Violence has, unfortunately, become a common occurrence of today's society. Everywhere we turn, all we see are visions of violence that are wrongly showcased as solutions to problems. This makes it even more difficult for parents to teach their children proper morals and behaviors when the media projects violent acts in ways that children view as normal. However, some parents aren't even trying to halt this wave of aggression. These parents choose to put this epidemic of violence in the express lane. One or both parents are involved in more than half of the astounding 3 million reported cases of child abuse each year (Kim). This number doesn't include the hundreds of cases that are left unreported. How are children to learn how to effectively solve everyday dilemmas, sans violence, when role models are using brutality to solve problems in the home? Abused children are more likely to lead a life that involves violence than children who have a stable, normal upbringing.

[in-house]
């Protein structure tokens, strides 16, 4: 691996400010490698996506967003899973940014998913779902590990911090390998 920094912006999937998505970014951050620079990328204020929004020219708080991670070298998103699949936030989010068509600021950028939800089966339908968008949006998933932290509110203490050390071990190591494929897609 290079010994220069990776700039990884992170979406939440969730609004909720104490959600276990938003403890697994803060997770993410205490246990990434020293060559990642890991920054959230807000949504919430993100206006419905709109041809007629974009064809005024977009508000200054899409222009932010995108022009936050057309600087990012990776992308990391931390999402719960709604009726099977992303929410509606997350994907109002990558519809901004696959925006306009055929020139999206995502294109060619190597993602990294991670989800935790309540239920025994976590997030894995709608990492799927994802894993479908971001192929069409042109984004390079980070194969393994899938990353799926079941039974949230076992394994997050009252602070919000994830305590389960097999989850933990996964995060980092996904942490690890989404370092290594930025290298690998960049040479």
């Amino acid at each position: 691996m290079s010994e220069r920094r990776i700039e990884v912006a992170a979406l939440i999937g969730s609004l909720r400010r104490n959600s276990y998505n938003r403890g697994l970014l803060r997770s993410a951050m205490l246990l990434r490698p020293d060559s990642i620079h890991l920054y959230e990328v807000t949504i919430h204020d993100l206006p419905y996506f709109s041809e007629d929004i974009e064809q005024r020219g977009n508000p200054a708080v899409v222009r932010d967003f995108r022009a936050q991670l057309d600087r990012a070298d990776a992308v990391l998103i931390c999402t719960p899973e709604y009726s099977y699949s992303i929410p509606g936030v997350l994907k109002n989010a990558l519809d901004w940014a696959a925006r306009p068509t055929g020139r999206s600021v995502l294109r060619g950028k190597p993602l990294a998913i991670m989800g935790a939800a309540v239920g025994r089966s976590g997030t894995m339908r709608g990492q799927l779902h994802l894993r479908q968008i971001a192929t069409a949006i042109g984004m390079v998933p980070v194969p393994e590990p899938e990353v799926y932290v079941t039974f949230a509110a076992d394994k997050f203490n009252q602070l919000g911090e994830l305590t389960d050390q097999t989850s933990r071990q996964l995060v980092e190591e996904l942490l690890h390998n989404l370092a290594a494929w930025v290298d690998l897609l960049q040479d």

While there isn't a nailed down definition of child abuse and neglect, and different states and localities have their own definitions, it can be simplified to a general explanation. “Child abuse, or neglect, is the failure of a parent or caretaker to act, which results in physical, emotional or sexual maltreatment or death (Salus). Abuse can take many different forms. One type is physical abuse, which obviously involves an infliction of physical harm on the child. Another is sexual abuse, which not only entails physical sexual activity, but also includes non-physical, sexual exploitation (Salus). Emotional abuse is another form, which results when someone is verbally threatened and or humiliated. There are also several different levels of neglect. A child can be subject to physical neglect, which means the caretaker fails to provide for the child physically. Educational and emotional neglects can also be inflicted on a child. Educational neglect occurs when a parent fails to provide a child with the opportunity to gain an education. Emotional abuse is when a child doesn't receive the proper amount of affection or nurturing (Salus). No specific type of abuse can be labeled as the most severe or damaging. However, we know that all types of abuse and neglect can influence a child in a negative manner.